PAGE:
Never Home Alone: From Microbes to Millipedes, Camel Crickets, and Honeybees, the Natural History of Where We Live by Rob DunnNever Home Alone: From Microbes to Millipedes, Camel Crickets, and Honeybees, the Natural History of Where We Live by Rob DunnNever Home Alone: From Microbes to Millipedes, Camel Crickets, and Honeybees, the Natural History of Where We Live by Rob Dunn

Never Home Alone: From Microbes to Millipedes, Camel Crickets, and Honeybees, the Natural History of Where We Live (2018) is a mouthful of a title. Which is only appropriate as abundance is one of the major themes Rob Dunn highlights in this utterly fascinating book. The rich, fecund abundance of life not of the world “out there” (though that, too) but the world “in here,” where we live — our homes. How rich and fecund? How about 80, 000 species of bacteria and archaea, tens of thousands of fungi species, and thousands of species of arthropods, along with a number of rodents. All found in a biological survey of a thousand Raleigh homes. And those are our uninvited guests. Dunn doesn’t ignore the ones we bring in willingly — our dogs and cats (who themselves bring in a host of hitchhikers). If our homes are our castles, they’ve been overrun.

But before you get too cringy about the whole idea, or decide to run out to the nearest hardware store for some traps and cans of Raid, Dunn’s message isn’t simply that we share our homes with a whole lotta creatures, but that this is a good thing. It’s their absence that we should fear, not their presence. And for as enthusiastic as he waxes about all that life in our basements, our drains, our showerheads, our bed linens, he’s equally depressed and disturbed over the disappearing biodiversity of our world — the little ones we inhabit all by ourselves or with our families as well as the single big one all of us share as one human race. Never Home Alone is both a joyful lilt and a dirge (or at least a warning cry).

Dunn opens with the statistic that the typical American child now spends “93% of his or her time in a building or vehicle,” a percentage not much removed from children in other parts of the developed world. We have become, in his words, “Homo Indoorus, the “indoor ape.” About time, he argues then, that we pay attention to what else is indoors with us.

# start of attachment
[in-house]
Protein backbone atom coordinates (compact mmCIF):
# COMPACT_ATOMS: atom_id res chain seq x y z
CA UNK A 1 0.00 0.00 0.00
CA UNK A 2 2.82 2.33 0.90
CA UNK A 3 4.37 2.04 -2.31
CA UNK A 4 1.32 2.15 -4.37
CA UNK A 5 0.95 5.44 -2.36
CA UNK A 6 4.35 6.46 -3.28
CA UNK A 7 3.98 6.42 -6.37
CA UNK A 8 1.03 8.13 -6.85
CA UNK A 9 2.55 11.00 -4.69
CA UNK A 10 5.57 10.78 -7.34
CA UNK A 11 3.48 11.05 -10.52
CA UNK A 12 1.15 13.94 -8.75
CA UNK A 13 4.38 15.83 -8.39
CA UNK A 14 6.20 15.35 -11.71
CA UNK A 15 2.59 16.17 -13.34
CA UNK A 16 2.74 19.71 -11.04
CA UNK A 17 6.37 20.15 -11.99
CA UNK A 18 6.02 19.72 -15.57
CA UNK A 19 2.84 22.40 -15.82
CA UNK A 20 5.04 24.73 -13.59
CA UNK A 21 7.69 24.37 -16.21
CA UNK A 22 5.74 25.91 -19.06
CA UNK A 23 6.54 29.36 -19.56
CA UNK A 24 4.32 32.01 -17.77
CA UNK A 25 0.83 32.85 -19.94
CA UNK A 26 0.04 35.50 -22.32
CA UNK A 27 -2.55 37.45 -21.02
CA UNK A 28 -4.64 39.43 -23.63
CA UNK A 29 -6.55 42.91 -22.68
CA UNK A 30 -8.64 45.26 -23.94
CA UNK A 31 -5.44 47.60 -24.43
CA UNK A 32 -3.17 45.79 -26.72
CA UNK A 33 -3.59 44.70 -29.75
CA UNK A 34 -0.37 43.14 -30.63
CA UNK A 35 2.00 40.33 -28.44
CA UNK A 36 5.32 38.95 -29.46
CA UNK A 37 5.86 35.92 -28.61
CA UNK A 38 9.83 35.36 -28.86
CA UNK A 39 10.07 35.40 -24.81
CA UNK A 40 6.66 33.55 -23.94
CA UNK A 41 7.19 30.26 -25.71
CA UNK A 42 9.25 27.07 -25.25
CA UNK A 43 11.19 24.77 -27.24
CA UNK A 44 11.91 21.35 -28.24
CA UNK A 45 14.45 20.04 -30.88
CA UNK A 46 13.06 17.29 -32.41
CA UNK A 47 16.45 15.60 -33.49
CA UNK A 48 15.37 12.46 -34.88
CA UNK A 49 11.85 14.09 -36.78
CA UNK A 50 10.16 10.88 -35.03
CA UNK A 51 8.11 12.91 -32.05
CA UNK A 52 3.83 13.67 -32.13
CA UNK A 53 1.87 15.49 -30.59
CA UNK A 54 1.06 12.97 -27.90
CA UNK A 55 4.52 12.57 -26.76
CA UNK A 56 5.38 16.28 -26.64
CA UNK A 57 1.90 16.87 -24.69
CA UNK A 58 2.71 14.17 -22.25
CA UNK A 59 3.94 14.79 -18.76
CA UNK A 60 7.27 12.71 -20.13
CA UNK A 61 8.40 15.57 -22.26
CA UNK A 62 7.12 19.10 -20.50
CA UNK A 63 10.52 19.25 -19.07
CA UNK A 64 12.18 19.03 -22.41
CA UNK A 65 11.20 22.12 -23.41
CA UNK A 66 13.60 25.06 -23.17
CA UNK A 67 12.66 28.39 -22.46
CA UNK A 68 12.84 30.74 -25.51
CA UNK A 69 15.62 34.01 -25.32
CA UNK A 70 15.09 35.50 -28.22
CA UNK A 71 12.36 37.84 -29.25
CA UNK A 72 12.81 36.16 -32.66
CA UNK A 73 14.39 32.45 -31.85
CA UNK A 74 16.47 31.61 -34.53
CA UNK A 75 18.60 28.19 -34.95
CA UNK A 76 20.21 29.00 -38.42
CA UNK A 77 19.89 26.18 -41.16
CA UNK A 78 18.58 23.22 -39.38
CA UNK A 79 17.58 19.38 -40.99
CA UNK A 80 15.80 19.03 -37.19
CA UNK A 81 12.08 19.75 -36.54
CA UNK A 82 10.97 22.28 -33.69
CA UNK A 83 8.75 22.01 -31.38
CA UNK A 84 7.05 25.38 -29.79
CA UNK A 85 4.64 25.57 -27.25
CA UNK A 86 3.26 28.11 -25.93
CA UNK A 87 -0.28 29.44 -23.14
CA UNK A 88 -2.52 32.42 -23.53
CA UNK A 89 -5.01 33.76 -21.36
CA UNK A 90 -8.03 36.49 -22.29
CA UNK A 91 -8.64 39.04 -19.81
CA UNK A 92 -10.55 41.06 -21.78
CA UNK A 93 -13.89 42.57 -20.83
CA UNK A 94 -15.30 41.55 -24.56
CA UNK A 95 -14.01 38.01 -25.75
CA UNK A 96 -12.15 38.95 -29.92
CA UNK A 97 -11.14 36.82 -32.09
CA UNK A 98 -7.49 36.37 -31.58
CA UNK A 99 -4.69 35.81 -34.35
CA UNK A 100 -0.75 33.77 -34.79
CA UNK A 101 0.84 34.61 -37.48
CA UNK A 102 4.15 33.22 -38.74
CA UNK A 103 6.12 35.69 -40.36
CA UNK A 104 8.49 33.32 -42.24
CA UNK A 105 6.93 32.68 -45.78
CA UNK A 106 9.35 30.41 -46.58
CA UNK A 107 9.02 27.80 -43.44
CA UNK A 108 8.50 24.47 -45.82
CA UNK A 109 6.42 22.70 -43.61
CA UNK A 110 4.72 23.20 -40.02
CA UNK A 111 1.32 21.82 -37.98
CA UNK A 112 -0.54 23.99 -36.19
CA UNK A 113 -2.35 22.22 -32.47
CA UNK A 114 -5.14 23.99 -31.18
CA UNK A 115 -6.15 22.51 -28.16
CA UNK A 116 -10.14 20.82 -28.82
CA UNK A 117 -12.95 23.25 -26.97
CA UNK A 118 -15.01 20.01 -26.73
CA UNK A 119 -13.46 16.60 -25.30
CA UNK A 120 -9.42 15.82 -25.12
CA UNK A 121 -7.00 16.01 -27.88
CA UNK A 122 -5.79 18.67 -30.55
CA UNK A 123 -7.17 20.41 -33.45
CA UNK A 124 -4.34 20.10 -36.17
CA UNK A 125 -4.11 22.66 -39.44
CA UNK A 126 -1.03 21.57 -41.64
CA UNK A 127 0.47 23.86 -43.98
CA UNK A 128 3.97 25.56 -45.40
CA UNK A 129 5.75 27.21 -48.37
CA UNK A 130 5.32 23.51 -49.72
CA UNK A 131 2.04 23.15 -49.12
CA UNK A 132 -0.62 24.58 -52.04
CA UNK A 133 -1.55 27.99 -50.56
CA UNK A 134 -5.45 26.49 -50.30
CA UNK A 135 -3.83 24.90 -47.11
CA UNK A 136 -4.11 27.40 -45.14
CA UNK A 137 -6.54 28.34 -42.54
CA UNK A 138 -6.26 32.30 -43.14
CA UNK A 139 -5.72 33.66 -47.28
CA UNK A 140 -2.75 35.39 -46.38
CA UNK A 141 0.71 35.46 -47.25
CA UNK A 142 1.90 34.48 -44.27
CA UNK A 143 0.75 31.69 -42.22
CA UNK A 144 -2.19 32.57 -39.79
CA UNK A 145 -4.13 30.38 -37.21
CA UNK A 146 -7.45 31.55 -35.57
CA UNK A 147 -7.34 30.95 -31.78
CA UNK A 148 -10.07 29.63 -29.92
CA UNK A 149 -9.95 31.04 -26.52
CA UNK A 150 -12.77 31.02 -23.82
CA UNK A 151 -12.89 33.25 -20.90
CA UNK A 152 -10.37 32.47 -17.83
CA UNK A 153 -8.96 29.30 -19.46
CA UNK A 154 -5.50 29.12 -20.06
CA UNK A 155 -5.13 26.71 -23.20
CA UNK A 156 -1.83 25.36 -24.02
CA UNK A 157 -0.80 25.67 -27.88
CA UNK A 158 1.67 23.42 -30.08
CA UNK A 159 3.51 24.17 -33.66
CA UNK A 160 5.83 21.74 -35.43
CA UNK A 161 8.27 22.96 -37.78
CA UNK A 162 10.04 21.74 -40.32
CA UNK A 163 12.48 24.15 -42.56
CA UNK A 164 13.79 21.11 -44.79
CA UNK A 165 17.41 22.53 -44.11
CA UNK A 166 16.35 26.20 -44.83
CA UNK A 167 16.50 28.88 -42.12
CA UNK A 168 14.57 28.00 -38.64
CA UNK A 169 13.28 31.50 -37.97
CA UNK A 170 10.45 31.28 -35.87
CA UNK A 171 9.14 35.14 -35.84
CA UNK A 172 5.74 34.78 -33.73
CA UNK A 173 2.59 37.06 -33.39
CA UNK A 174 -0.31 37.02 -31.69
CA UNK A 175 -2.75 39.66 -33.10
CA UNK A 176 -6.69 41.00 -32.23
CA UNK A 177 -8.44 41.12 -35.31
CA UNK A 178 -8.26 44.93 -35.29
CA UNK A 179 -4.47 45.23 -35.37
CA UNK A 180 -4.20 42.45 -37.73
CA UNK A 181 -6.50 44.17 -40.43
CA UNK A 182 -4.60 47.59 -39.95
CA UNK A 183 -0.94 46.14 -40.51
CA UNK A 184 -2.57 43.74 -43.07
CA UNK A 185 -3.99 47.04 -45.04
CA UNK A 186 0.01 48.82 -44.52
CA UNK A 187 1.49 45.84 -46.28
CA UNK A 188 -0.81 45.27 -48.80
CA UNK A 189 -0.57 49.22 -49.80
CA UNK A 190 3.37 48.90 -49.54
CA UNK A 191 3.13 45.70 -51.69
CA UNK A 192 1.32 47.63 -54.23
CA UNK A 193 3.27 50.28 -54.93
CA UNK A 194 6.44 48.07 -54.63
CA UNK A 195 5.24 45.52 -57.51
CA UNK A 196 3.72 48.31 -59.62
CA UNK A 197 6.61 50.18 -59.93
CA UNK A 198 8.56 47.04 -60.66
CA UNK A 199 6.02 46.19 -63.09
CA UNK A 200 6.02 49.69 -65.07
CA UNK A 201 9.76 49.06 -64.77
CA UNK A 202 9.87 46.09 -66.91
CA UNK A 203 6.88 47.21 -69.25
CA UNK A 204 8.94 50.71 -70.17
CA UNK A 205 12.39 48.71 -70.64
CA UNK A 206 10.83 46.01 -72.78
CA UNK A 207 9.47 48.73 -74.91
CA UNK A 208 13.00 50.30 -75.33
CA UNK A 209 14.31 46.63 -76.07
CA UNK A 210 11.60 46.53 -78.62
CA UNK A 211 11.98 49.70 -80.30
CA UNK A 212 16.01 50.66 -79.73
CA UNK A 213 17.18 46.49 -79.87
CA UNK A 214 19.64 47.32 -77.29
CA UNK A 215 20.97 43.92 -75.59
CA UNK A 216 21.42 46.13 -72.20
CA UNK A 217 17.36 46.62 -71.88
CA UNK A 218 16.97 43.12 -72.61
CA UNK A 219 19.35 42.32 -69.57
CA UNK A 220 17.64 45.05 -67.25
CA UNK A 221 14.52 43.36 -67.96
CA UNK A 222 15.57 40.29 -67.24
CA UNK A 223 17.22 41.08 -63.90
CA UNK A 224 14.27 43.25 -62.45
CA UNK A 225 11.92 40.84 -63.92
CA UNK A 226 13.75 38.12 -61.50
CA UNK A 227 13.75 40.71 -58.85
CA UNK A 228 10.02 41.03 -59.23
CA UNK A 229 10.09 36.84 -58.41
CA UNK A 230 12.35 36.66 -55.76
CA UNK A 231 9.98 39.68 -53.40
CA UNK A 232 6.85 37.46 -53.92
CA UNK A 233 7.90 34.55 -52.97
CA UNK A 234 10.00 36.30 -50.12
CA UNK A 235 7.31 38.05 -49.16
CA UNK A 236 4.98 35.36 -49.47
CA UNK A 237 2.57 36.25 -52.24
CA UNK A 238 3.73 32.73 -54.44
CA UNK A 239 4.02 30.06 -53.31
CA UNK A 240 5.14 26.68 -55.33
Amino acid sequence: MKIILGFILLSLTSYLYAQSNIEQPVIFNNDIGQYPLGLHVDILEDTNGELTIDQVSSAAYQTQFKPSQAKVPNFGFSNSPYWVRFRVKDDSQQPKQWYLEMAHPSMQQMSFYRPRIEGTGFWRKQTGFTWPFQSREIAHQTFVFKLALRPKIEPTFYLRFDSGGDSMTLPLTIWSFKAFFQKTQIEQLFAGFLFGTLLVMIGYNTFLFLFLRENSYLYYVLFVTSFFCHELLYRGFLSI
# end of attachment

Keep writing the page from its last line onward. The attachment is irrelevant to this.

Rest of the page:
After a brief jump back in time to show us the early discovery of bacteria/protists, focusing especially on Leeuwenhoek and Hooke of the 17th Century, Dunn starts us off in one of the more mundane routines of modern daily life, the shower. More precisely, the showerhead, which he and other scientists have found is home to an abundant ecosystem of mycobacteria, biofilms that include “predatory bacteria swimming … like pikes through water … protists that eat the ‘pikes’ and nematodes that eat the protists, as well as fungi doing their own fungal thing. This is the food web that falls upon you as you bathe each day … trillions of individual organisms” (and you thought you were getting squeaky clean … ).

Well, at least, you might think, your water is “treated,” and it’s true that in most of the US water is treated with chlorine (or a similar agent), but in the sort of unintended consequence that Dunn returns to again and again, our destroying all the bacteria in treated water means we create the perfect environment for problematic ones to evolve and survive, which is why Dunn was able, for instance, to predict mycobacterial infections based on knowing if the water was municipal (treated) or well water (untreated). As he puts it, “our fanciest water treatment technology is creating water systems filled with microbes that are less healthful for humans than those found in untreated aquifers.”

Before you dismantle and sterilize your showerhead though, Never Home Alone throws in a twist. It turns out that not all such bacteria are bad (in fact, Dunn highlights, only about a hundred species of bacteria, protists, and viruses are truly inimical to humans). One type, Mycobacterium vaccae, appears to diminish stress in mice, so perhaps that relaxing shower is due to not so much from the warm water falling on your face, but the teeming biofilm falling with it. (If you’re still worried, Dunn does note only people with immune issues are at any minimal risk, and also that plastic showerheads seem to be more resistant to colonization by biofilms than metal ones.)